CC: I loved being a model in the late ’80s and early ’90s. I feel very fortunate to have had the opportunity to work with some of the founding fathers of fashion photography, like Richard Avedon and Irving Penn, along with other greats, like Herb Ritts and Helmut Newton. My biggest ‘fashion’ moment was walking down the Versace runway with Christy Turlington, Linda Evangelista and Naomi Campbell, lip-syncing the words from the “Freedom ’90” video we’d just done with David Fincher. The opportunity this new generation of models has is the ability to take more control of their own image through the use of social media. I think that direct connection with their fans is great.
BM: You say in the book that you always approached modeling as a job: “It’s what I do, not who I am.” How did you manage that separation, and do you think people understood that?
CC: I definitely think growing up in the Midwest instilled me with a good work ethic. I showed up on time, prepared and ready to work. I still do. Modeling is a great job, but it is a job.
“When I first moved to New York,
my mom and I would ‘have coffee together’
every morning over the phone.”
— Cindy Crawford
BM: You certainly transcended modeling to become a model of style, health and well-being. Professionally speaking, do you consider that your greatest accomplishment?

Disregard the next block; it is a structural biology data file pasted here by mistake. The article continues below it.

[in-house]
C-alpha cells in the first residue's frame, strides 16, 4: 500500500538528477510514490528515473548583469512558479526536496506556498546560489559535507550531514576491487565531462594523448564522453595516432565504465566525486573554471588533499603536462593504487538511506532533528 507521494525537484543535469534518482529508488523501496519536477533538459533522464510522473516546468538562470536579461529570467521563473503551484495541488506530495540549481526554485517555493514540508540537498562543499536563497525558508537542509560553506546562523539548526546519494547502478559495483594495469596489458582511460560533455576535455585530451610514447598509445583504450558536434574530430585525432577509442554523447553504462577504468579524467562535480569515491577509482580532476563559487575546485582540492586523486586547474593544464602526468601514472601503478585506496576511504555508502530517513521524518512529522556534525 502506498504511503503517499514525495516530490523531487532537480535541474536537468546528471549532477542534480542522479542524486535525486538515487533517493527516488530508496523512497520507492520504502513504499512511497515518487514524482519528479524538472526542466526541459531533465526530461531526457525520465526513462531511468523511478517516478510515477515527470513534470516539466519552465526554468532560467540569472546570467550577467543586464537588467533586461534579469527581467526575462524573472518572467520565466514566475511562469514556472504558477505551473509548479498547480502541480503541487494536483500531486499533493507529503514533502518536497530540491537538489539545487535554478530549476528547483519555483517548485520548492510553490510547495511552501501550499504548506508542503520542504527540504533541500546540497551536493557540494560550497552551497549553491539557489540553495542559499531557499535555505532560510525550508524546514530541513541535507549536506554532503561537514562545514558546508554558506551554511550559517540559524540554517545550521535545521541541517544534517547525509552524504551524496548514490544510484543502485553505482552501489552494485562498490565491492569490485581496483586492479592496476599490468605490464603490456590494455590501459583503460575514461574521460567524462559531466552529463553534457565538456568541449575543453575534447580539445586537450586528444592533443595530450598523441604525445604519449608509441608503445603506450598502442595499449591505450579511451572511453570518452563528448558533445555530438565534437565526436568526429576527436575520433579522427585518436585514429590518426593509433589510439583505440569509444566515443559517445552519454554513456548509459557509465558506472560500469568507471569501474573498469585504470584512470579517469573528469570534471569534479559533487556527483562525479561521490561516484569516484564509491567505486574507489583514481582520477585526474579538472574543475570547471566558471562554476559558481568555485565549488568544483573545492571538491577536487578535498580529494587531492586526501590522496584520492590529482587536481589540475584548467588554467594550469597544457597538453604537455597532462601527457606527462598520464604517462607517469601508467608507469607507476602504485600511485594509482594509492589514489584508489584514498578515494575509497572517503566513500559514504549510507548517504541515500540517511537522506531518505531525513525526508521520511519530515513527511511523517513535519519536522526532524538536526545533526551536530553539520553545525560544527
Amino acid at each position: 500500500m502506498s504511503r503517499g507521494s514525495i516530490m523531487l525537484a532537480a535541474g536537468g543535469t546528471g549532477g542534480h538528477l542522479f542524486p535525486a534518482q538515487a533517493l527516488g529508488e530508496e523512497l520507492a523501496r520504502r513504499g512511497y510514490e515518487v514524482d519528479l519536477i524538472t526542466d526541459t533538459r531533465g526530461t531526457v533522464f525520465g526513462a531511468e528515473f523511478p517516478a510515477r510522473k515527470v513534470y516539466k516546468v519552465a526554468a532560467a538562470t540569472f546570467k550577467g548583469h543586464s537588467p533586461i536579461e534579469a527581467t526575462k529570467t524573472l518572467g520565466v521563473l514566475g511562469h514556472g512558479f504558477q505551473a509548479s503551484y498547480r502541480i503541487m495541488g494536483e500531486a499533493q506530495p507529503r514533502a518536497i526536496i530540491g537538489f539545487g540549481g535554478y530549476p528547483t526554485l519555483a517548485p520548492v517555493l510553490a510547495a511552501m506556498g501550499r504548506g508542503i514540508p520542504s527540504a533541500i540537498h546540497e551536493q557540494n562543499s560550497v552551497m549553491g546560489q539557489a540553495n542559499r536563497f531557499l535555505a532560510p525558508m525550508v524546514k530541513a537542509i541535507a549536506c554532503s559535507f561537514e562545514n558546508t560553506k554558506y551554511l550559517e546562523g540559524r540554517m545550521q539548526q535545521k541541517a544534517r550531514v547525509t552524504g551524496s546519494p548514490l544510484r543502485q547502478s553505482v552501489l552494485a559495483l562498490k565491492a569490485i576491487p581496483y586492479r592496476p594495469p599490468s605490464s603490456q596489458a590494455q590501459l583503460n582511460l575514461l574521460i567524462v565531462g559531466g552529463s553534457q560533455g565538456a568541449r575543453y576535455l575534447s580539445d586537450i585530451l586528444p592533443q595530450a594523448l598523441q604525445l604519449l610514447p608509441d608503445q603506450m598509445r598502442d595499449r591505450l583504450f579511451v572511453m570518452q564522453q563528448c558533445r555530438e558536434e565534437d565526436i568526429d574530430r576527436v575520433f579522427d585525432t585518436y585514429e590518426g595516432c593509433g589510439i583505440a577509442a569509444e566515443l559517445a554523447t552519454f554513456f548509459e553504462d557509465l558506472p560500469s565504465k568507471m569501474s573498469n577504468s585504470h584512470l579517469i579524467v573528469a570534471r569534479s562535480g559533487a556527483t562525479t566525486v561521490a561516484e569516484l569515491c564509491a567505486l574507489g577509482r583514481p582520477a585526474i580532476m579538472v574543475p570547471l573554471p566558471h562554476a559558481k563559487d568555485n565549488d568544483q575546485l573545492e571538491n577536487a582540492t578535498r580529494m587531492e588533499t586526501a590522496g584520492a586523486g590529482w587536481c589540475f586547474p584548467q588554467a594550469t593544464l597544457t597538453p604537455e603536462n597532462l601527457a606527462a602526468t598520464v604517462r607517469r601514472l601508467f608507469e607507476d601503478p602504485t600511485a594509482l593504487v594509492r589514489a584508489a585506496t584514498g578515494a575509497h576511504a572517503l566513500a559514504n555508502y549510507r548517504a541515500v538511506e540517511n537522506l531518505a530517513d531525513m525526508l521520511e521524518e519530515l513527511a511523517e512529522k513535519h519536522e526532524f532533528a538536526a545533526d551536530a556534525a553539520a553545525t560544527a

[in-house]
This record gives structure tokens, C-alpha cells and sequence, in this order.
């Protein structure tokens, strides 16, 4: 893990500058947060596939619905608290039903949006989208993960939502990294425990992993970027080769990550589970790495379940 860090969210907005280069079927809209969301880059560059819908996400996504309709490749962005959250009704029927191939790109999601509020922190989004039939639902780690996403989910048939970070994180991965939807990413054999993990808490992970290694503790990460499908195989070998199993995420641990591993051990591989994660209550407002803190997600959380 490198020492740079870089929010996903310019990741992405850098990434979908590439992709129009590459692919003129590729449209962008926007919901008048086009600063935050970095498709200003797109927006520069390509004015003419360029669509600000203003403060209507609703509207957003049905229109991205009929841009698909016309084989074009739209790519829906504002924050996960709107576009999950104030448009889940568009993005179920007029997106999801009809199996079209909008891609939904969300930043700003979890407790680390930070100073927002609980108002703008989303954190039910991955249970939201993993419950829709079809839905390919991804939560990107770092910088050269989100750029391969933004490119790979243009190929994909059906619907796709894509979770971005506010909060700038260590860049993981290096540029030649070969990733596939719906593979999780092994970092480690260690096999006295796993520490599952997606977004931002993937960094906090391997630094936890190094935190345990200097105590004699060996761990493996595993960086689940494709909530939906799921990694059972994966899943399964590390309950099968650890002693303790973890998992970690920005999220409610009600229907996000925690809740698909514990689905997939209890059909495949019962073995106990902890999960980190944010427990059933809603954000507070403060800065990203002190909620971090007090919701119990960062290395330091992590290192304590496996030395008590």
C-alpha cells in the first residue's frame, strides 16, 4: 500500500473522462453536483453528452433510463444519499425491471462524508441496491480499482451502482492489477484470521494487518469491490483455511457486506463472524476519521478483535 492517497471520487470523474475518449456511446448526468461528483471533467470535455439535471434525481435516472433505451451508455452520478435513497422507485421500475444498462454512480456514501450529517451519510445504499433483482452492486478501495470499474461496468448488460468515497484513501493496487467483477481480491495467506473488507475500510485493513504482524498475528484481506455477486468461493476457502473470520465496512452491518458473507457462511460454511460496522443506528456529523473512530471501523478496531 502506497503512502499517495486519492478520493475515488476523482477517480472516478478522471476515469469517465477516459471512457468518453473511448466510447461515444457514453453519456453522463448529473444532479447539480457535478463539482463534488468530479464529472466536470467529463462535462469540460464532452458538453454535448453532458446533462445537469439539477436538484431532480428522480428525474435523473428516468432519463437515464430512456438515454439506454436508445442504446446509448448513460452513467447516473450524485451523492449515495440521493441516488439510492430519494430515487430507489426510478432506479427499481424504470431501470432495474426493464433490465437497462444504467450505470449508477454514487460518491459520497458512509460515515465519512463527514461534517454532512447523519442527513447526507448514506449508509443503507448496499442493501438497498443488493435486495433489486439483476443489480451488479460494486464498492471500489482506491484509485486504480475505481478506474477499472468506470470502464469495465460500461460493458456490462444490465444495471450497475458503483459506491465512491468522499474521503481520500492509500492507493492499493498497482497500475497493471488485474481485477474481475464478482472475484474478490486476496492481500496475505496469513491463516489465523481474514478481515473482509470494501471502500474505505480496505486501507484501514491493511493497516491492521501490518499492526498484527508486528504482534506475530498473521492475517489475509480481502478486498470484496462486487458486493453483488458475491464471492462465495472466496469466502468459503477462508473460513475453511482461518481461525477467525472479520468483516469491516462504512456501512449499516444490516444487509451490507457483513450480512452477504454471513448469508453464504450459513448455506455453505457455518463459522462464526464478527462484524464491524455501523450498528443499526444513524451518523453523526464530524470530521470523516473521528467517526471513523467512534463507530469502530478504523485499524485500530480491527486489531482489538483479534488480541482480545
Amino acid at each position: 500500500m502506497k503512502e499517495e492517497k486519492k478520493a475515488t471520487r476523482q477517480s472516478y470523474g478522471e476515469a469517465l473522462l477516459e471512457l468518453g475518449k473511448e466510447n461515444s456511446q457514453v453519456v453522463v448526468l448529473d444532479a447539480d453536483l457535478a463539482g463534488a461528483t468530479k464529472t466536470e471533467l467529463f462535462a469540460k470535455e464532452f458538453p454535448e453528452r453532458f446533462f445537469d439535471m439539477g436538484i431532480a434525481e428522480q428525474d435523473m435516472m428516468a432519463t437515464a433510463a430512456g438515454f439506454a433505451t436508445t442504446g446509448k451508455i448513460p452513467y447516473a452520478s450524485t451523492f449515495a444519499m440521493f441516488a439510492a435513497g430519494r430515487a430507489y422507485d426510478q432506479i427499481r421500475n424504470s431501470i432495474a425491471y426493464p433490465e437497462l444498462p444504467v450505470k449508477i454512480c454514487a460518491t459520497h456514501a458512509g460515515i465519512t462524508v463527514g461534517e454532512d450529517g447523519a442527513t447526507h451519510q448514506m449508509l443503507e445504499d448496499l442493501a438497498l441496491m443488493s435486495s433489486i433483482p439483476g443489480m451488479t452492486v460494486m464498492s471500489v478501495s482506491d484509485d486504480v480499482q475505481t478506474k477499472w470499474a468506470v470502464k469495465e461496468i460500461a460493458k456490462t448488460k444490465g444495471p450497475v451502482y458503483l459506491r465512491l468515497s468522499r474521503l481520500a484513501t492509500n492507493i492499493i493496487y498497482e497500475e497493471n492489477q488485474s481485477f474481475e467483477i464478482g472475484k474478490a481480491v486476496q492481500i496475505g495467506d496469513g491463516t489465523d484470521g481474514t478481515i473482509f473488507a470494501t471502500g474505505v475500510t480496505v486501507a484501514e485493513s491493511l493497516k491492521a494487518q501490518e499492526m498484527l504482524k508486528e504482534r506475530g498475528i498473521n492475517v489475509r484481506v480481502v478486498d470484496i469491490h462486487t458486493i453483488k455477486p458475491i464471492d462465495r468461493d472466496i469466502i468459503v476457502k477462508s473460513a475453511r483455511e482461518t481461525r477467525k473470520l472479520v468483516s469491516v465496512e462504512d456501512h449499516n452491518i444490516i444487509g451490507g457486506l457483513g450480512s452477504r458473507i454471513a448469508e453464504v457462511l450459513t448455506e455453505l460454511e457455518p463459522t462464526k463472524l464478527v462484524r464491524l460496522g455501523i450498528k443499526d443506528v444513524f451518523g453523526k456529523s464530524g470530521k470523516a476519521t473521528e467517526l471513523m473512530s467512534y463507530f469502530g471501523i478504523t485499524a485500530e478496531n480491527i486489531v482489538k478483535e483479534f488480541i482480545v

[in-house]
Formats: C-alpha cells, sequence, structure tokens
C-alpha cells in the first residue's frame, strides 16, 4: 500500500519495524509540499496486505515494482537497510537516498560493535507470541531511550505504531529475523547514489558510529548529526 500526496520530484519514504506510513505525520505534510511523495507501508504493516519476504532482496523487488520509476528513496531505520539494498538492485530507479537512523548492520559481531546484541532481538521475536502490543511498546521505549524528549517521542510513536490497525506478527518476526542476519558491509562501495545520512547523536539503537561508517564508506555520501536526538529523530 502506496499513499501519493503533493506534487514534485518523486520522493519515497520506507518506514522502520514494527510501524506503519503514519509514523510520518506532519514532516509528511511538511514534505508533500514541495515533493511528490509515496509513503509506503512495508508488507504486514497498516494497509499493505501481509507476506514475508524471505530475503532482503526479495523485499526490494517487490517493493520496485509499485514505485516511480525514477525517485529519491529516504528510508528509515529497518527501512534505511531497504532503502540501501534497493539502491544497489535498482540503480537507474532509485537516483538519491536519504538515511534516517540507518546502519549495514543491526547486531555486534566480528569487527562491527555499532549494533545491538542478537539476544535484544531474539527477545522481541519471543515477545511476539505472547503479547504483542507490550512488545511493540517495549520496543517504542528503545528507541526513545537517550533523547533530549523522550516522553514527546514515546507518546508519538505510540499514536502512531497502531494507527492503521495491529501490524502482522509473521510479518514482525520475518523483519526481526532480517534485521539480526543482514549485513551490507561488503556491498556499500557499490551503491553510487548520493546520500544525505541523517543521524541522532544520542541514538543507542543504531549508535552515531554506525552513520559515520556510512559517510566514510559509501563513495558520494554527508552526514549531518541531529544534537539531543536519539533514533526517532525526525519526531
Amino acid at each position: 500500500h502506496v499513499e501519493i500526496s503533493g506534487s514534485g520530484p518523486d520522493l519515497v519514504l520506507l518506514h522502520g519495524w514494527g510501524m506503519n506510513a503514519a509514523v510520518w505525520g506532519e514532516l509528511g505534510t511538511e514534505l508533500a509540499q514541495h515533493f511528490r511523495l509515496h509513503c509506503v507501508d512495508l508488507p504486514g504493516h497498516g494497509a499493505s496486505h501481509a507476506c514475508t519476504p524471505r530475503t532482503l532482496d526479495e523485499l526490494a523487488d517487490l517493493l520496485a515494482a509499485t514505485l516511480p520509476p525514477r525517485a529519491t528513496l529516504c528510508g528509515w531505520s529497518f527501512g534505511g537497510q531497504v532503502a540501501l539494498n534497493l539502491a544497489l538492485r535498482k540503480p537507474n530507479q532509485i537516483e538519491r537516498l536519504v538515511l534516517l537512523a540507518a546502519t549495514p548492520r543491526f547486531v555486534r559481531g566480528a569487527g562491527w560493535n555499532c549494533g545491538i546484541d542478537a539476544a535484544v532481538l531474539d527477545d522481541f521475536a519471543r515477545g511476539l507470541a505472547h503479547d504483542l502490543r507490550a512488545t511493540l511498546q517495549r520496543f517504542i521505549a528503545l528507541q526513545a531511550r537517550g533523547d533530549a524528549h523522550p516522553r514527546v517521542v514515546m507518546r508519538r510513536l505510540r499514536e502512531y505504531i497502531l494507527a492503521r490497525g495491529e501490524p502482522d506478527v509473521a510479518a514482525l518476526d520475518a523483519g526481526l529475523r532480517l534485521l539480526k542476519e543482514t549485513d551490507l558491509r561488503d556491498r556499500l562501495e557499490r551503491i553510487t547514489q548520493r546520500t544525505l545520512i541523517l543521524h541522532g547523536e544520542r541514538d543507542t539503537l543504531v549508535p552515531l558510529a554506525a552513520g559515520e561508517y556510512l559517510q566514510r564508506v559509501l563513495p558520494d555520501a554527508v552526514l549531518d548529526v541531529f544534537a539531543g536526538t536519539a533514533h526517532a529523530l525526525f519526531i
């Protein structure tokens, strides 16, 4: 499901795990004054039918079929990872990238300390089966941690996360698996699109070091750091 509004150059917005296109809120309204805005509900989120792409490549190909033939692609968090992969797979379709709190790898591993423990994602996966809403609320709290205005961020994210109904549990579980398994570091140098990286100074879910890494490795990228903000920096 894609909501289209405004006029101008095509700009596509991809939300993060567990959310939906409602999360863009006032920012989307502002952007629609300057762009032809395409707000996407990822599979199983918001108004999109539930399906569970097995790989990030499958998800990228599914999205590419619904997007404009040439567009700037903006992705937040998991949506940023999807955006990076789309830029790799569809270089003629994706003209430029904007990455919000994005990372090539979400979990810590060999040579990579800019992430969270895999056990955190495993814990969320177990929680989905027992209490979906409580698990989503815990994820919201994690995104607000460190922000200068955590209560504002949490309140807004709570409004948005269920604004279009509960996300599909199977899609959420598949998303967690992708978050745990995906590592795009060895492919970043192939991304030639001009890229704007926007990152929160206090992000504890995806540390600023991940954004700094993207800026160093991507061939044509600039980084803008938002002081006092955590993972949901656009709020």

CC: I don’t look at my life in terms of accomplishments. There are a lot of benchmarks that stand out for me: my first Vogue cover, doing my own exercise video and skincare line, deciding to have my children at home. Modern life is so busy and I consider getting through each day an accomplishment. Balancing motherhood, marriage, health, work, friends and philanthropy can be overwhelming, and some days definitely go more smoothly than others!
BM: At what point do you think family became more important than your work, if ever?
CC: Family has always been more important than work. When I first moved to New York, my mom and I would ‘have coffee together’ every morning over the phone. I started making new friends who became like family and I’ve always treasured my friendships and tried to be a good friend. [My husband] Rande and I both hold each other and our family life as the most important thing so we don’t have to try hard to make decisions that put family first.
BM: What do you hope people see when they look through this book?
CC: I write in the dedication to my children that the pictures are a celebration of my career and what I’ve been up to for the last 30 years, but more important are the lessons contained in the words. Hopefully some of the things I learned can help them and others.
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As well as being a brilliant sculptor and painter, Peter Schlesinger dabbled in photography for over 30 years, capturing some of the ... More
Book by Peter Schlesinger
As well as being a brilliant sculptor and painter, Peter Schlesinger dabbled in photography for over 30 years, capturing some of the greatest personalities of late 20th century art world. Schlesinger was a student at UCLA in the ’60s when he met professor and artist David Hockney, becoming Hockney’s lover and muse. Following the pair’s move to London, Schlesinger’s photographs reflect his intersection and intimacy with a bohemian inner circle including Robert Mapplethorpe, Paloma Picasso, Grace Coddington, Tina Chow, Cecil Beaton, Christopher Isherwood and Manolo Blahnik. Compiled of still lifes and portraits of his contemporaries, A Photographic Memory 1968-1989 is Schlesinger’s first monograph and personal document of the private, in-between moments of a bright and creative era.